In Cleveland, a Tale of Two FEC Commissioners

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Dave Levinthal of the Center for Public Integrity, left, with Walt Hickey of FiveThirtyEight.

InDepthNH.org is posting Center for Public Integrity stories from the Republican and Democratic conventions, which will be updated daily.

Editor’s note: The Center for Public Integrity’s money-in-politics reporting team is bringing you news from the Republican National Convention — focusing on special-interest influence, big-money politicking and corporate schmoozing. Senior political reporter Dave Levinthal is on the ground in Cleveland. 

 

IN CLEVELAND, A TALE OF TWO FEC COMMISSIONERS

1:52 p.m. Thursday, July 21, 2016: It wasn’t many weeks ago that Ann Ravel, a Democratic appointee to the Federal Election Commission, was dodging a new round of death threats and Drudge Report headlines after suggesting — much to some conservatives’ chagrin — her agency should explore tightening rules that govern online political advertising.

But here Ravel is in Cleveland, having never before attended a national political convention — Democratic or Republican.

So, first things first, Commissioner Ravel: are you a masochist?

“I feel safe,” she said, smiling — then acknowledging her family wasn’t jazzed about her attending. “There are so many police officers here, and they are all wonderful.”centerforpublic

Ravel traveled to the Republican National Convention along with four of her FEC commissioner colleagues because, she says, determining the role money plays in politics “is not a Republican issue or a Democratic” issue.

“Trump has said that himself during his campaign,” Ravel noted. “Trump — his support came in part because he said he wasn’t beholden to other people with lots of money.”

Ravel is hitting several bipartisan-themed, outside-the-convention-bubble events being conducted this week and plans to evangelize her philosophy of political transparency to any and all who will listen.

For one, Ravel was the only FEC commissioner — and one of the few attendees of any sort — at a Monday rally in Cleveland’s Public Square conducted by conservative money-in-politics reformer John Pudner of Take Back Our Republic and businessman Morris Pearl of bipartisan advocacy group Patriotic Millionaires.

Ravel, who joined the often-gridlocked FEC in late 2013 and served as the agency’s chairwoman during 2015, is also planning to attend the Democratic National Convention next week in Philadelphia.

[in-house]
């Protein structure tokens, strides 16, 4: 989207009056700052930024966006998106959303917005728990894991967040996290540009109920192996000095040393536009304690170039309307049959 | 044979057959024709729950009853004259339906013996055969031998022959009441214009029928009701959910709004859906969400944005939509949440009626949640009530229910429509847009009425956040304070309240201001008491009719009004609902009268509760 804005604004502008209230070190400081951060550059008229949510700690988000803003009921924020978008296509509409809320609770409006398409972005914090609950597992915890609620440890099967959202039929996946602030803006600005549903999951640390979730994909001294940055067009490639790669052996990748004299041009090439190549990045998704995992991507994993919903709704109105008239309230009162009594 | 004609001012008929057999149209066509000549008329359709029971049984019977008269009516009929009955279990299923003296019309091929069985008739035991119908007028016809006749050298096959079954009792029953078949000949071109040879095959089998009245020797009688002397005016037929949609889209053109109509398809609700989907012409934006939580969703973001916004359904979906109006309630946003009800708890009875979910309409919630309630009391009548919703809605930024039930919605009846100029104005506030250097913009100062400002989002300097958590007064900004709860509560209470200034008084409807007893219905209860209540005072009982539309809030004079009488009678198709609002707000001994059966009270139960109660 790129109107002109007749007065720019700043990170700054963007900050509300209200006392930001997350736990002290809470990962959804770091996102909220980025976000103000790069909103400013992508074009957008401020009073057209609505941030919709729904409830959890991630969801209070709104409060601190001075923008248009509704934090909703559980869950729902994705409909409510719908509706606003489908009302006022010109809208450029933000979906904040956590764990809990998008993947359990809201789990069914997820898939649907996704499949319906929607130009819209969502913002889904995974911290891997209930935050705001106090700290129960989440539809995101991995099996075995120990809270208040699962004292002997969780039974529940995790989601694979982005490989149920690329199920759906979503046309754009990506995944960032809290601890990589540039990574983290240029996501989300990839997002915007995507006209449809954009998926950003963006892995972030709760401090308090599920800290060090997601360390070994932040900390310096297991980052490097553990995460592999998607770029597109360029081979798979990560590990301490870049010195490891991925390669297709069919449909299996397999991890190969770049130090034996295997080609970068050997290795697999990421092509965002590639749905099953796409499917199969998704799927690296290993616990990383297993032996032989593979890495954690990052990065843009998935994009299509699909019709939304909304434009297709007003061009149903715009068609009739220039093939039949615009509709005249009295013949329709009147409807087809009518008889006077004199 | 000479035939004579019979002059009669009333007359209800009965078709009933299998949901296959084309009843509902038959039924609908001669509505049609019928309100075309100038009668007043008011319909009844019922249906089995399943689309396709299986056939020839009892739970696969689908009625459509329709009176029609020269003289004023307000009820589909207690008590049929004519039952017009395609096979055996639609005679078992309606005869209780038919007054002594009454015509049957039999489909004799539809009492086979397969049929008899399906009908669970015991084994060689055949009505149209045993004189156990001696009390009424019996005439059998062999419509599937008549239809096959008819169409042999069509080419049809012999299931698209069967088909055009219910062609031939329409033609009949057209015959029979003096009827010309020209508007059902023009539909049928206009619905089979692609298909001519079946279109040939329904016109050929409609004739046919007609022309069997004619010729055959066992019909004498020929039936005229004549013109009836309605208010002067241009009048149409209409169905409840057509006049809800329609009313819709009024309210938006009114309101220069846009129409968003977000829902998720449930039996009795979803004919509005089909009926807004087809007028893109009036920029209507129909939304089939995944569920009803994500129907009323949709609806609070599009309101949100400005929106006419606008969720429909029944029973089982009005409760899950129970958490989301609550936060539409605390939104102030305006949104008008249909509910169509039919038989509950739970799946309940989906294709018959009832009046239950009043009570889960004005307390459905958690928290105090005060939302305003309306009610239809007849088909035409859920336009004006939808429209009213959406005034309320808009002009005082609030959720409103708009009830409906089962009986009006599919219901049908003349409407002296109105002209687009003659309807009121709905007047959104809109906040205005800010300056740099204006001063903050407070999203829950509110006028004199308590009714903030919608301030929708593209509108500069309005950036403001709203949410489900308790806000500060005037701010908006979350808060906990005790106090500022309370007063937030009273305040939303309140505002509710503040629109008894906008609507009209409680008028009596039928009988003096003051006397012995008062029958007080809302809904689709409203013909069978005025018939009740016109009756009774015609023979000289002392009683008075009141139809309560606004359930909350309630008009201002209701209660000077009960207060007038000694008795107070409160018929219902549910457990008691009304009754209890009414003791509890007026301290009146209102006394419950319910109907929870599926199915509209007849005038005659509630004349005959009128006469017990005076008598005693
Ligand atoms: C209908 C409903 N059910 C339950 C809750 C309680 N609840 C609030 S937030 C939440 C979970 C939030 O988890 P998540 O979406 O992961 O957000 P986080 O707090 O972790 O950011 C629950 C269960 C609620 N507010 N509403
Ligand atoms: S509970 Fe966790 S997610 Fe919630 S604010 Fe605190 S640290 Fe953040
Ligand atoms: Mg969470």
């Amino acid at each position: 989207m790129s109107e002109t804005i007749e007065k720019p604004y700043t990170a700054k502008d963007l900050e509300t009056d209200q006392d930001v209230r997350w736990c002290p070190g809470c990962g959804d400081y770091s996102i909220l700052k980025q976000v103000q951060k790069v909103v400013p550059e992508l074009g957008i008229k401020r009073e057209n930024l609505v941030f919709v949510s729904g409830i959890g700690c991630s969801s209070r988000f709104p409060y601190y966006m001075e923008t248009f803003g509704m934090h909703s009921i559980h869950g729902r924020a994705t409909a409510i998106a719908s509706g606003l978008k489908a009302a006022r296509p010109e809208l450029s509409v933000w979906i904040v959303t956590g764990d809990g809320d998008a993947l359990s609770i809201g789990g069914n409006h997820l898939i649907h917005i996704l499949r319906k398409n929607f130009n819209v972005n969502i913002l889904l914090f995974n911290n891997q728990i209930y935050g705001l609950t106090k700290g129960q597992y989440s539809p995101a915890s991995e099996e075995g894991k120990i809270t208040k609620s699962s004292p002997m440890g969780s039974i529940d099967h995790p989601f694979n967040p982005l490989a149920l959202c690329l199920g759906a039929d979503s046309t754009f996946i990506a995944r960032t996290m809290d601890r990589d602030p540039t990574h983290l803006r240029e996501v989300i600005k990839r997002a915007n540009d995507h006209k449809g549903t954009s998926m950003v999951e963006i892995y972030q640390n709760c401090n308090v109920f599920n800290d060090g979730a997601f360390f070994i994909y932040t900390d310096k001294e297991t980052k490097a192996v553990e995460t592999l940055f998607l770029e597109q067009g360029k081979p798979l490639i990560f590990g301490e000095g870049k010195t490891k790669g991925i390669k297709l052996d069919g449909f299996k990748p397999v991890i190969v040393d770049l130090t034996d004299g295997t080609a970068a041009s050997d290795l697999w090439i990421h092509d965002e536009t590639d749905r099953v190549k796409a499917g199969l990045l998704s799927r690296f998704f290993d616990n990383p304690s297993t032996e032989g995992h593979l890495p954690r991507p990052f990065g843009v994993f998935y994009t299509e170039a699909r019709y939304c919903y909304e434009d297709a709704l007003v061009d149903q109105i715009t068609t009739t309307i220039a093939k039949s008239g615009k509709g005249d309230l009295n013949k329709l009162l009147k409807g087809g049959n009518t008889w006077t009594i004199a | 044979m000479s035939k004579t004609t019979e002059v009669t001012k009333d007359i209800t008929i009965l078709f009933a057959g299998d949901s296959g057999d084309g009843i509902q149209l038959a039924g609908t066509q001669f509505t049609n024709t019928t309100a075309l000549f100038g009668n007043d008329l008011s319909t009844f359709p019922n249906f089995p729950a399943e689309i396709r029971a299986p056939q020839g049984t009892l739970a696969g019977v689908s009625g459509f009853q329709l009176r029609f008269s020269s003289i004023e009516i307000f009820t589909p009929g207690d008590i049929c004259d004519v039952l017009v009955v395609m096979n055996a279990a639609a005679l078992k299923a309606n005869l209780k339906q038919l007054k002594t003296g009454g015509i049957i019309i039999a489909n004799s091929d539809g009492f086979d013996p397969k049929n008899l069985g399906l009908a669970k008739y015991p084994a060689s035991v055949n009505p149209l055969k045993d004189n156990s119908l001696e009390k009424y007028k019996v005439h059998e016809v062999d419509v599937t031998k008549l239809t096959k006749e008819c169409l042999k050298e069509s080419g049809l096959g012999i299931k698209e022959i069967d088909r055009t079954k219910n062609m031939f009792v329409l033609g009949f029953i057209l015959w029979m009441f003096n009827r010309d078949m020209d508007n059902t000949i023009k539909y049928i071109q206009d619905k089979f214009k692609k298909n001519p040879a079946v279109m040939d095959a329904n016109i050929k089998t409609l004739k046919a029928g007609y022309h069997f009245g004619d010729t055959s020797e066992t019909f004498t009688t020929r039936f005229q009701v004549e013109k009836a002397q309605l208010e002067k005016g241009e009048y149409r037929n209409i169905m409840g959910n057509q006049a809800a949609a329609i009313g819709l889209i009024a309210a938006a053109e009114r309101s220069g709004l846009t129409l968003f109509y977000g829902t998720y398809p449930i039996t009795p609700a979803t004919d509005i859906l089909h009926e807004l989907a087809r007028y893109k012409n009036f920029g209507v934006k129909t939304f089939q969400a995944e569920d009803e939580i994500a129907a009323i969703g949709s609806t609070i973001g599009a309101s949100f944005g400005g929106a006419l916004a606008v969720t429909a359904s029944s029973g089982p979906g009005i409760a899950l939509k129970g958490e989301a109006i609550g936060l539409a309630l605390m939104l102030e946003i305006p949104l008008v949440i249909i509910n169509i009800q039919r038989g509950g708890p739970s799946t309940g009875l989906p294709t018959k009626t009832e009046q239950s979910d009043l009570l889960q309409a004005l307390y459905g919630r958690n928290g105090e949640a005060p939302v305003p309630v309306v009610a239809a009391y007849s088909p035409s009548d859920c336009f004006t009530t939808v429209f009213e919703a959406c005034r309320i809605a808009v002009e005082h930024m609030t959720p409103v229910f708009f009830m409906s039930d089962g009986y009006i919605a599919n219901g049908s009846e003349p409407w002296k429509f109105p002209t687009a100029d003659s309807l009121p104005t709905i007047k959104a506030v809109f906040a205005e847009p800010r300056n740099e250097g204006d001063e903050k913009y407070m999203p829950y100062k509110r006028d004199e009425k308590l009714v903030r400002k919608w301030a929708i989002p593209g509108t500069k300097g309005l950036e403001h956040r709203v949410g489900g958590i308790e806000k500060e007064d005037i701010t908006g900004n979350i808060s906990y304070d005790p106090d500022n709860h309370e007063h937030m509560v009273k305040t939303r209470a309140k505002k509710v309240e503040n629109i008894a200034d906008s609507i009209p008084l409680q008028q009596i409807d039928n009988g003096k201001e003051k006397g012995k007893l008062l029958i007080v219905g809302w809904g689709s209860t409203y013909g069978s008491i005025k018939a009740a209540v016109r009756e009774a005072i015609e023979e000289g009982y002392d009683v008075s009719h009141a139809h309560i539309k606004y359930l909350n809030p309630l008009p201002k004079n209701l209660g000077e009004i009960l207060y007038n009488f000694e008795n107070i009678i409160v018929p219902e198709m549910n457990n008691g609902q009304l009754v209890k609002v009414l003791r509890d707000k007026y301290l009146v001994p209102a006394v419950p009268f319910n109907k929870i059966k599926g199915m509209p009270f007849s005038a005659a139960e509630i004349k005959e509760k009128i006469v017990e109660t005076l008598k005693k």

Opposite Ravel is Lee Goodman, a Republican FEC commissioner and agency chairman in 2014 — and very much a national convention veteran during his years working as a lawyer in party politics and private practice.

In 2012, a year before he joined the FEC, Goodman provided legal counsel to also-ran Republican presidential candidate Ron Paul, the Texas congressman, whose supporters agitated for recognition during that year’s Republican National Convention.

For Goodman, this year’s Republican National Convention is “an opportunity to re-connect with political practitioners and election law types — I’m simply here as an interested observer,” he said.

It’s healthy, Goodman said, for FEC commissioners of any political persuasion to get out of the Washington, D.C., bubble from time to time, and see party politics in action. He doesn’t have a rigid schedule for himself — some informal meetings, a few get-togethers, strolling around the convention grounds.

As a commissioner, Goodman has advocated for rules and regulations that help strengthen local, state and national party committees in this post-Citizens United v. Federal Election Commission era of politicking, in which super PACs and certain nonprofit groups often supersede party organizations in fundraising because of their ability to collect unlimited amounts of money. (Federal laws mandate that party committees must raise their cash in limited increments.)

A victory for Goodman’s philosophy stands in action here at the Republican National Convention, as the Republican Party has raised millions of dollars through a new kind of political fundraising account parties may use specifically for conducting political conventions. When it comes to raising cash for these accounts, Republicans have dominated Democrats, as the Center for Public Integrity noted Wednesday.

Goodman says he’d love to attend the Democratic National Convention next week in Philadelphia but will instead be in North Carolina for a long-standing family vacation.

Dave Levinthal

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